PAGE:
If the developer has not already entered into the services contract with the vendor, advise the developer that the seller should guarantee a portion of the fees on the services contract between the developer and the vendor. Since consideration for a guaranty cannot usually be given after a contract is formed, and a guaranty will put the seller directly in the path of liability, the developer’s attorney will have limited time to recommend negotiating for the guaranty, and even then the developer will only be able to negotiate the guaranty if the developer is in a strong position. Another scenario is where the developer is able to provide in the land contract that the seller will provide a guaranty on the services contract, and to specifically provide a liquidated damages remedy for this obligation.
Include an indemnification provision in the contract.
In the event that the developer encounters a situation where he ends up paying or owing the vendor the full amount for the services, the developer will want to know that it will be able to recover from the seller what the seller agreed to pay the vendor. This can be addressed simply with an indemnity provision in the contract that allows the developer to recover any amounts paid to the vendor on behalf of the seller upon the furnishing of adequate documentation. Again, this is a provision that the drafter will want to specifically and explicitly provide survives the termination of the contract and closing.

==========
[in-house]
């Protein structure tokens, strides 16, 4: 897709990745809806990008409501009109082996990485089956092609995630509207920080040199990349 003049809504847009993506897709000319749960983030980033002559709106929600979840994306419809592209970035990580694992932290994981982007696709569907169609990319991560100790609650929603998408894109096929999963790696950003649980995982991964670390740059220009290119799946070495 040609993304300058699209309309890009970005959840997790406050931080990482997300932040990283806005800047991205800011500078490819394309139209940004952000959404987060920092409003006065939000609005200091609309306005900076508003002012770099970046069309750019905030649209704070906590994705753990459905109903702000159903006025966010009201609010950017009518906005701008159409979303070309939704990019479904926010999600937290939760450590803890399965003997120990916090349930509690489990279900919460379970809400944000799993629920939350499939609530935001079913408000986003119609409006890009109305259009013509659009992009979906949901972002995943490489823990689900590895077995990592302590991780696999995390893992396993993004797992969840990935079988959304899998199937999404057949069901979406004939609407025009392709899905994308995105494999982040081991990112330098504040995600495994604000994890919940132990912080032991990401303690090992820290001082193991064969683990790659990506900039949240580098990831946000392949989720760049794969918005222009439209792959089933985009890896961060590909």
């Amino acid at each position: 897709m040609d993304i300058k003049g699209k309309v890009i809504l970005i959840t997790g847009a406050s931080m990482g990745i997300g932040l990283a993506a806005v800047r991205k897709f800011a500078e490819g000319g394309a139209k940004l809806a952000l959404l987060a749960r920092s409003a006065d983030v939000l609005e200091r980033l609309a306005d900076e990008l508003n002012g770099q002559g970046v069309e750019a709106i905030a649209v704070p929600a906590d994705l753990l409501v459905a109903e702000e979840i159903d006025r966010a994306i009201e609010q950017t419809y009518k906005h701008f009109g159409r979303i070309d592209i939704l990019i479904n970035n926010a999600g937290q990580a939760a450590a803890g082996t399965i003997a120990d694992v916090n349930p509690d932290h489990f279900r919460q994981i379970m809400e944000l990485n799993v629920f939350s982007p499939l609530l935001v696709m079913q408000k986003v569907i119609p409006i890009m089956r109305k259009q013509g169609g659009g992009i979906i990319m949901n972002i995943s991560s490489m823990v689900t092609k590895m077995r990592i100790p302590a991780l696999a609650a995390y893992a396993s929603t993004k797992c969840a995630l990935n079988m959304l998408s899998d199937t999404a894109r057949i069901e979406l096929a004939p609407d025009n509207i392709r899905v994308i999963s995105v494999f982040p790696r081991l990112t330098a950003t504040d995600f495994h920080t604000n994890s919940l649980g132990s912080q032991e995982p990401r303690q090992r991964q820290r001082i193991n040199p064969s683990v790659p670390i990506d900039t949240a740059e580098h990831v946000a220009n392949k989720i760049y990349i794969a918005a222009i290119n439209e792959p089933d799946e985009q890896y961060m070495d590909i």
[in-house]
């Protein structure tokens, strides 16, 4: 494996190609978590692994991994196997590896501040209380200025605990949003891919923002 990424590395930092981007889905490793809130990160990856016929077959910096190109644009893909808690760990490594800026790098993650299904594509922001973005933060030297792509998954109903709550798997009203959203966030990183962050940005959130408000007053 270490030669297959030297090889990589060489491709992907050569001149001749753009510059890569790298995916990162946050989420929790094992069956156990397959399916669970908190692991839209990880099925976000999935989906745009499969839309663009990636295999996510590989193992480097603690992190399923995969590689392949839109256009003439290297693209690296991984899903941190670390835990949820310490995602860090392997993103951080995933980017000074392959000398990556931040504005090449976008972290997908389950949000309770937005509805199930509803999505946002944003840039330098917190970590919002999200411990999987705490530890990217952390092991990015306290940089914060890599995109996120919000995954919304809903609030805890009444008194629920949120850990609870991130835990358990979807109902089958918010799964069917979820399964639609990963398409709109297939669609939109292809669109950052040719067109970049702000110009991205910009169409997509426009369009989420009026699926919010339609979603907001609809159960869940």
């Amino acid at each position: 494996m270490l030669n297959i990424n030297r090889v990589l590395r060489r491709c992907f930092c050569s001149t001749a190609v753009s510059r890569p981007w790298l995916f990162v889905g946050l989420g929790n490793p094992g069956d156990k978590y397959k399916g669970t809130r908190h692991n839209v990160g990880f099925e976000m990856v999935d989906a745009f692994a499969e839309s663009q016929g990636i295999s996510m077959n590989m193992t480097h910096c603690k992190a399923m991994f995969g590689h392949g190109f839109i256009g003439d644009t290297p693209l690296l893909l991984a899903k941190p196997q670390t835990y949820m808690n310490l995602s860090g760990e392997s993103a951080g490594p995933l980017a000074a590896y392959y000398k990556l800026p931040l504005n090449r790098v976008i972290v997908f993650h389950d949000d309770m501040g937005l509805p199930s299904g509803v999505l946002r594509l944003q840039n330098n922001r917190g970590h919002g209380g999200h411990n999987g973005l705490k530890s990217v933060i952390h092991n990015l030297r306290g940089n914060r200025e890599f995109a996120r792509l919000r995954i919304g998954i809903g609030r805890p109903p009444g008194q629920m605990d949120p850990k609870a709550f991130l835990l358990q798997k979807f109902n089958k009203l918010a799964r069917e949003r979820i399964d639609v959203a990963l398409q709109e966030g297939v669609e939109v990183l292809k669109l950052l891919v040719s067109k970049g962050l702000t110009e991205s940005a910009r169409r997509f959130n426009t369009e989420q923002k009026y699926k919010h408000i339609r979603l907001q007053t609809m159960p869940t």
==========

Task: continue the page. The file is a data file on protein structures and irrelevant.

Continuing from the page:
The pitfalls of contract drafting for developers are numerous, complex, and nuanced. Third party issues are among the multitude of contract issues that developers have to confront in unique ways. Developers need a legal team that knows the ins and outs of the developmental process and the contingencies that go along with it.
If you are a developer in North Carolina, get in touch with the Commercial Real Estate team at the Forrest Firm as early as possible. We will start your project off with a solid legal foundation.
You can contact Patrick Lineberry by phone (336)660-2570 or email email@example.com